Four of the five people to receive fines were banned on the grounds of ‘integrity and competence failings’.
Despite lack of authorisation from the FCA, Shay Reches performed the CF1 (director (AR)) controlled function at Coverall Worldwide, with responsibility for a managing general agent, Aderia UK. He was found to have conducted regulated activities central to setting up and operating these insurance schemes.
Reches ‘recklessly’ directed payments of insurance premiums to parties other than the insurers and reinsurers responsible for paying claims, increasing the risk that policyholders’ claims would not be paid.
The FCA has individually fined Reches £1.05m. Reches has also agreed to pay a sum of £13.1m to the three insurers, which will make a substantial contribution towards the Financial Services Compensation Scheme (FSCS) and UK policyholders.
The actions caused the failure of several insurance schemes and three insurers were forced into administration, driving £12.7m of claims made against the FSCS by the end of 2015.
The regulator said if he fails to pay this amount or any part of it, the fine will be increased by the amount unpaid.
It said: “These payments to insurers will deprive Reches of the indirect benefit that the FCA considers he has gained from his misconduct. Mr Reches has also been prohibited by the FCA from performing any function in relation to any regulated activity.”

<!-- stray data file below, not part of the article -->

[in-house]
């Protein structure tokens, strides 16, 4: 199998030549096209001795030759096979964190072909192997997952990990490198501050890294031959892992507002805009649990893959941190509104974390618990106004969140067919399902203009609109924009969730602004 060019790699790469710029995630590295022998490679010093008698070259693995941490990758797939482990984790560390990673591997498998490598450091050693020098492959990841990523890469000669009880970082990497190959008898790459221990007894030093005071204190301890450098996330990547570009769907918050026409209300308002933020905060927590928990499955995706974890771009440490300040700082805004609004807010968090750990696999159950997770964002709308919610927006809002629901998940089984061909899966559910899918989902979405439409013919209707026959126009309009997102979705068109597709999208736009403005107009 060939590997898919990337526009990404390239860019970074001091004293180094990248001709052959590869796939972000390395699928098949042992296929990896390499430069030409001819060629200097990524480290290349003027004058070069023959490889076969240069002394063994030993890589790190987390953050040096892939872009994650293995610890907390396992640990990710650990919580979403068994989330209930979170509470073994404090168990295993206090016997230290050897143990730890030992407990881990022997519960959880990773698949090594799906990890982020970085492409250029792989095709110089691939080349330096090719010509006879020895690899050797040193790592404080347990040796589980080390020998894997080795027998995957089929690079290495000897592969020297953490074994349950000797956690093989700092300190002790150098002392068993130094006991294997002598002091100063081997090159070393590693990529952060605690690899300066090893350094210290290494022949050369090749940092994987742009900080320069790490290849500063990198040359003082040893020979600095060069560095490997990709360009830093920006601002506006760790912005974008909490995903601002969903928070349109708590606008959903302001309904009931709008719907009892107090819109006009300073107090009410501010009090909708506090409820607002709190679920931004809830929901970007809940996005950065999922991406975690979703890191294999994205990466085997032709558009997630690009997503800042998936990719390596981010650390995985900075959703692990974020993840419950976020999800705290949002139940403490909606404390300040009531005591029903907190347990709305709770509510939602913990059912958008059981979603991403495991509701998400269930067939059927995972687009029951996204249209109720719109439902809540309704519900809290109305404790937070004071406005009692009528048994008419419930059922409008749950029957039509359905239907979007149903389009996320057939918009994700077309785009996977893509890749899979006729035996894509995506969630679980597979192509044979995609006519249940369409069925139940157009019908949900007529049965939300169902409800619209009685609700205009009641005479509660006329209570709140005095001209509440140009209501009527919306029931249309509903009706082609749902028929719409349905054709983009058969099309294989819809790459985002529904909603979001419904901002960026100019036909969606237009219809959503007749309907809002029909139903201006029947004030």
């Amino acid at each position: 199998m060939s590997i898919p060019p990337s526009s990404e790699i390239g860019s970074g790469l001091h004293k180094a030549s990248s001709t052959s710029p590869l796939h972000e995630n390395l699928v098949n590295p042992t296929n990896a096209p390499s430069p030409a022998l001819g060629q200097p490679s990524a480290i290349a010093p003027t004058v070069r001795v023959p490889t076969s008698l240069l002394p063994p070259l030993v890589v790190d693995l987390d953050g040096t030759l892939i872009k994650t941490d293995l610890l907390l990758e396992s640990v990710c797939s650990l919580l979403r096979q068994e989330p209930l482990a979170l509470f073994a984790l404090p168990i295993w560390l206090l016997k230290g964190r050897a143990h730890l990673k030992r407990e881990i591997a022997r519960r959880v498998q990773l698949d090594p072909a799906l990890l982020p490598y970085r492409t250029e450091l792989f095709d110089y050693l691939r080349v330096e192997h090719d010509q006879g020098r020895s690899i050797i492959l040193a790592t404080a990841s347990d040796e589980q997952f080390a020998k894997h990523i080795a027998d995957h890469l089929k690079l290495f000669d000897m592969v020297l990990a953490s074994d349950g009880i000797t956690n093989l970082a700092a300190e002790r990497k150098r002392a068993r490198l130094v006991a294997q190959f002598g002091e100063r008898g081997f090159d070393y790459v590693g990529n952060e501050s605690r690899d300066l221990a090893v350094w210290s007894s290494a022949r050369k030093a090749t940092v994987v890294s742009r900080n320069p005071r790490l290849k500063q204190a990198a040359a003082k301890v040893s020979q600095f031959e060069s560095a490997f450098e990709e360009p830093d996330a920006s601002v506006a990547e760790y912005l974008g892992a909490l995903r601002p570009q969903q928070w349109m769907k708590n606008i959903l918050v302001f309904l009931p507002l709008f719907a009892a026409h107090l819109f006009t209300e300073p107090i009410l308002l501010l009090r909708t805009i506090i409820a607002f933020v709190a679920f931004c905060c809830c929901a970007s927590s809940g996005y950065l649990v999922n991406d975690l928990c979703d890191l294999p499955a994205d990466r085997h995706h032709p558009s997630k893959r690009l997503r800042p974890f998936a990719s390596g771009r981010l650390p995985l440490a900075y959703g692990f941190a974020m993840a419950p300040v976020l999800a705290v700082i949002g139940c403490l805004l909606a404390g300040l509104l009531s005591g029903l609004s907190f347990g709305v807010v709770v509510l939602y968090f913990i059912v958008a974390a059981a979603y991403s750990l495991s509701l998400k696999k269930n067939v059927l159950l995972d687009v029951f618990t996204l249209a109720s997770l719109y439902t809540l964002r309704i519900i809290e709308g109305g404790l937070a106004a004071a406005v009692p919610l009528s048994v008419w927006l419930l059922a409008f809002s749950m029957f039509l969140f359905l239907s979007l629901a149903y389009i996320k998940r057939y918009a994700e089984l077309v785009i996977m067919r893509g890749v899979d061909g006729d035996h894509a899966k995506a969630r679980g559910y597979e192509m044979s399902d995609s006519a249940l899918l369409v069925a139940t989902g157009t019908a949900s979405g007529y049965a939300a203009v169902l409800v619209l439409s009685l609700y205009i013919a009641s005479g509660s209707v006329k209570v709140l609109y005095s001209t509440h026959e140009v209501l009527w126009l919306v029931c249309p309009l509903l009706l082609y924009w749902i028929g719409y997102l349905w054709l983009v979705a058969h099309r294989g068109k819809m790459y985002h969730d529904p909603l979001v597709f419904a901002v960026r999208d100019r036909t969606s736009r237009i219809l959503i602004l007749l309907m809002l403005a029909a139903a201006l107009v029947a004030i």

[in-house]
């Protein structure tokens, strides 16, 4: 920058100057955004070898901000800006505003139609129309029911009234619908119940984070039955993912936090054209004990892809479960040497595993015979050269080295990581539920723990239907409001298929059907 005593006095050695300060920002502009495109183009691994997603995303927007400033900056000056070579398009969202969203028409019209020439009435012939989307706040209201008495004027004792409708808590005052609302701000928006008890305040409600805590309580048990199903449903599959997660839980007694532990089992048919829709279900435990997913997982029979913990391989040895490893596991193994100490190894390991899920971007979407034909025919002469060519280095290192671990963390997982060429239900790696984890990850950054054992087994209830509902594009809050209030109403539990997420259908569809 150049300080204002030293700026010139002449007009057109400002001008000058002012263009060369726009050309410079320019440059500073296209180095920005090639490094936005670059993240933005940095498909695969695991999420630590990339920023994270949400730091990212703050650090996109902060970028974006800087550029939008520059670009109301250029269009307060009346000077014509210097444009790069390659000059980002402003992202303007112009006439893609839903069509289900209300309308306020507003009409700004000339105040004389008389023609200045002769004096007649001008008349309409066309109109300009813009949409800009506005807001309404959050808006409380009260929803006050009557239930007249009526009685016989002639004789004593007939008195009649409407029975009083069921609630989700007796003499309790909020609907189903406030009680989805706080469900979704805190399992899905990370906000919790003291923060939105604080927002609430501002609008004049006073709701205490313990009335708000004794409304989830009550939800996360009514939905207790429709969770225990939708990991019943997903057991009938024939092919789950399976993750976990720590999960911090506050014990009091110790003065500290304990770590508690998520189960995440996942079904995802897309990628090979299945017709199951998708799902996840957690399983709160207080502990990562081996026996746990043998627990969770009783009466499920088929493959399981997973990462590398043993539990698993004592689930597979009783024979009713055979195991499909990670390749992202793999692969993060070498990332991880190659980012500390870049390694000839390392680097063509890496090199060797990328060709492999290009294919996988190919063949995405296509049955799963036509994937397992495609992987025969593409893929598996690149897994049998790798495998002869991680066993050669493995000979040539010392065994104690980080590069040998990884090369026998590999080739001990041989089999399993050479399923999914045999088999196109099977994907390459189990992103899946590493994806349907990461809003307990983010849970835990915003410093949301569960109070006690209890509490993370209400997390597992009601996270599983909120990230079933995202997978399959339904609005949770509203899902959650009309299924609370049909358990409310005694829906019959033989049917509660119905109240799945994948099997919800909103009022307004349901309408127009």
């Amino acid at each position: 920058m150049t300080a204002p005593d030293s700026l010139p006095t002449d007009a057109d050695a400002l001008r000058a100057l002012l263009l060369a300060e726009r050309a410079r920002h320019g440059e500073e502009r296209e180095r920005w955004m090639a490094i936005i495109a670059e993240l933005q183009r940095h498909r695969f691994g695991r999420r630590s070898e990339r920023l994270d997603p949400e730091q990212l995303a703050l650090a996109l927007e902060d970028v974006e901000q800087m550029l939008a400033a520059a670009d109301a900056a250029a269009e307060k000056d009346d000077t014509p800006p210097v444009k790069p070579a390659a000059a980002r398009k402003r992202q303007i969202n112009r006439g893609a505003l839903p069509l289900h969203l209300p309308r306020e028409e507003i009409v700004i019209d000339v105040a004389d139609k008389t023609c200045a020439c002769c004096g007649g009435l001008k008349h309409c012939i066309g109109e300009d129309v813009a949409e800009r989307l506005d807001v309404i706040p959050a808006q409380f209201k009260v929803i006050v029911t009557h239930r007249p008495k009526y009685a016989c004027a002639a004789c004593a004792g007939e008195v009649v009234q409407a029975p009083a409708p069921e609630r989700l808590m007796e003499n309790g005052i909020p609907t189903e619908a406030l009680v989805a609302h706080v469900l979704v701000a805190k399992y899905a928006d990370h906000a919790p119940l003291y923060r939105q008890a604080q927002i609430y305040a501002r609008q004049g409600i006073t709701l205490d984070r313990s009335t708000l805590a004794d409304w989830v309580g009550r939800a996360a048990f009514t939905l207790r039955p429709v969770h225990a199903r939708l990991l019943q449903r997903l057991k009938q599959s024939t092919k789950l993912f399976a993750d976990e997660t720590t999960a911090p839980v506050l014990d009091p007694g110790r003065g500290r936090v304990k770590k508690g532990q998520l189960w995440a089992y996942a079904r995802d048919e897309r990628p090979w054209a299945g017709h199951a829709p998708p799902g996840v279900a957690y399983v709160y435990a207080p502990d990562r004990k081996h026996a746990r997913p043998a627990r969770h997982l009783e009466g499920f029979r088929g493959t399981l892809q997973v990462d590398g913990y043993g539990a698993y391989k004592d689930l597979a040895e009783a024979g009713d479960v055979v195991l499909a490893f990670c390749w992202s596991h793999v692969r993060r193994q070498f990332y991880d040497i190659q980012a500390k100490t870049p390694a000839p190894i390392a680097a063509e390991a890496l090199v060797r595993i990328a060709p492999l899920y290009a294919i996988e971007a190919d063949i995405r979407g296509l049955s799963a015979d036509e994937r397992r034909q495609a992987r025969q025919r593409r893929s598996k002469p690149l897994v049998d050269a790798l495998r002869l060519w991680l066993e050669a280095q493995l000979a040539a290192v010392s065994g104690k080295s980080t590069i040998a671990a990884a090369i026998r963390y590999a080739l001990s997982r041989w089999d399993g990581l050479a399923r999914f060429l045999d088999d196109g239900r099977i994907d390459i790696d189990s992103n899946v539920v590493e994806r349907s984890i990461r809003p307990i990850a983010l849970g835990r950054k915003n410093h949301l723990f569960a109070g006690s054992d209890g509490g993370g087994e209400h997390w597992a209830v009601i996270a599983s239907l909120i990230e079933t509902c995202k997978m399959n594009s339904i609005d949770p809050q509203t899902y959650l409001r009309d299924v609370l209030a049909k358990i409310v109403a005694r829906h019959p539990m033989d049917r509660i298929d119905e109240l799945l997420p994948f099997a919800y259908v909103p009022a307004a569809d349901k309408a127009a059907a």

Action was also taken against Colin McIntosh, Millburn Insurance Company Limited, Coverall, Robert Bygrave, Andrea Sadler, Wayne Redgrave and Bar Professions.
These actions were taken as a result of a joint investigation by the FCA and the Prudential Regulation Authority (PRA). The PRA will also be publishing Final Notices against Colin McIntosh and Millburn today.
Mark Steward, director of enforcement and market oversight, said the case was ‘hugely complex’ and saw the FCA liaise with over 20 regulators and agencies around the world.
“Mr Reches’ misconduct led to many solicitors and others being left without adequate insurance,” said Steward. “He treated policyholders’ funds and their interests with reckless indifference and his misconduct was facilitated by an absence of proper controls by key persons at important stages of the insurance process. The FCA has also taken action against those responsible for poor controls and oversight.”
Steward said the case highlighted the risks of developing ‘overly complex’ distributions chains populated by people failing to ask obvious questions.